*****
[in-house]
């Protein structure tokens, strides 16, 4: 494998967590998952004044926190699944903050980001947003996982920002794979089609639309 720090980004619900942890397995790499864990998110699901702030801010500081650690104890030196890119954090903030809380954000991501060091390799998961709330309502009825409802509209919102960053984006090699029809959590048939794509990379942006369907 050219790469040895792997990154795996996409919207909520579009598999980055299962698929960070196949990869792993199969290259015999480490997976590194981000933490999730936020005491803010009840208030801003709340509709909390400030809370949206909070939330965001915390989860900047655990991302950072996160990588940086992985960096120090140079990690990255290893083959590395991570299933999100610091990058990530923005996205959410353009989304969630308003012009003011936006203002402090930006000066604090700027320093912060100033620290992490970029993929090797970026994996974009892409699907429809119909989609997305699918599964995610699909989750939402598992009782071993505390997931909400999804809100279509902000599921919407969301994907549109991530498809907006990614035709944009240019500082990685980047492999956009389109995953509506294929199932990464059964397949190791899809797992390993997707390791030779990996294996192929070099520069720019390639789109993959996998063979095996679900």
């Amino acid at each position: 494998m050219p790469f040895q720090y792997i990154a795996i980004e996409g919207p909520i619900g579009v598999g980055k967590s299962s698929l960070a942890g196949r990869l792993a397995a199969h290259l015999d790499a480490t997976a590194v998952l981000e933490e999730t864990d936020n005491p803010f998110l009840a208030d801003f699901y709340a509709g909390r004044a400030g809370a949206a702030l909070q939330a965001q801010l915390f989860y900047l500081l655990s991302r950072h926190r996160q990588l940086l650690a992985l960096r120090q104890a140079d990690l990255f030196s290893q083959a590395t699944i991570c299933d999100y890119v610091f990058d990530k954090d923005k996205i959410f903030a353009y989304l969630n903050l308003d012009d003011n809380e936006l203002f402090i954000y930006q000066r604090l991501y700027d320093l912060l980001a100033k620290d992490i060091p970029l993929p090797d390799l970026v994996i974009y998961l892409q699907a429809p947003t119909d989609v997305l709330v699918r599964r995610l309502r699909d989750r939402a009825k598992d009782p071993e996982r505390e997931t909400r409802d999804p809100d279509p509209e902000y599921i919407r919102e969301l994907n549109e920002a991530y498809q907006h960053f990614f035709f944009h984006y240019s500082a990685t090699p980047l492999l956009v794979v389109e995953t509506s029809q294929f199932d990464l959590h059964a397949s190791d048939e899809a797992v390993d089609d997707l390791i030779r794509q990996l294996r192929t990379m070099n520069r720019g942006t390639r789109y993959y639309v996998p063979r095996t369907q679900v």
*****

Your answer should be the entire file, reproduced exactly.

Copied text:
[in-house]
């Protein structure tokens, strides 16, 4: 494998967590998952004044926190699944903050980001947003996982920002794979089609639309 720090980004619900942890397995790499864990998110699901702030801010500081650690104890030196890119954090903030809380954000991501060091390799998961709330309502009825409802509209919102960053984006090699029809959590048939794509990379942006369907 050219790469040895792997990154795996996409919207909520579009598999980055299962698929960070196949990869792993199969290259015999480490997976590194981000933490999730936020005491803010009840208030801003709340509709909390400030809370949206909070939330965001915390989860900047655990991302950072996160990588940086992985960096120090140079990690990255290893083959590395991570299933999100610091990058990530923005996205959410353009989304969630308003012009003011936006203002402090930006000066604090700027320093912060100033620290992490970029993929090797970026994996974009892409699907429809119909989609997305699918599964995610699909989750939402598992009782071993505390997931909400999804809100279509902000599921919407969301994907549109991530498809907006990614035709944009240019500082990685980047492999956009389109995953509506294929199932990464059964397949190791899809797992390993997707390791030779990996294996192929070099520069720019390639789109993959996998063979095996679900």
């Amino acid at each position: 494998m050219p790469f040895q720090y792997i990154a795996i980004e996409g919207p909520i619900g579009v598999g980055k967590s299962s698929l960070a942890g196949r990869l792993a397995a199969h290259l015999d790499a480490t997976a590194v998952l981000e933490e999730t864990d936020n005491p803010f998110l009840a208030d801003f699901y709340a509709g909390r004044a400030g809370a949206a702030l909070q939330a965001q801010l915390f989860y900047l500081l655990s991302r950072h926190r996160q990588l940086l650690a992985l960096r120090q104890a140079d990690l990255f030196s290893q083959a590395t699944i991570c299933d999100y890119v610091f990058d990530k954090d923005k996205i959410f903030a353009y989304l969630n903050l308003d012009d003011n809380e936006l203002f402090i954000y930006q000066r604090l991501y700027d320093l912060l980001a100033k620290d992490i060091p970029l993929p090797d390799l970026v994996i974009y998961l892409q699907a429809p947003t119909d989609v997305l709330v699918r599964r995610l309502r699909d989750r939402a009825k598992d009782p071993e996982r505390e997931t909400r409802d999804p809100d279509p509209e902000y599921i919407r919102e969301l994907n549109e920002a991530y498809q907006h960053f990614f035709f944009h984006y240019s500082a990685t090699p980047l492999l956009v794979v389109e995953t509506s029809q294929f199932d990464l959590h059964a397949s190791d048939e899809a797992v390993d089609d997707l390791i030779r794509q990996l294996r192929t990379m070099n520069r720019g942006t390639r789109y993959y639309v996998p063979r095996t369907q679900v």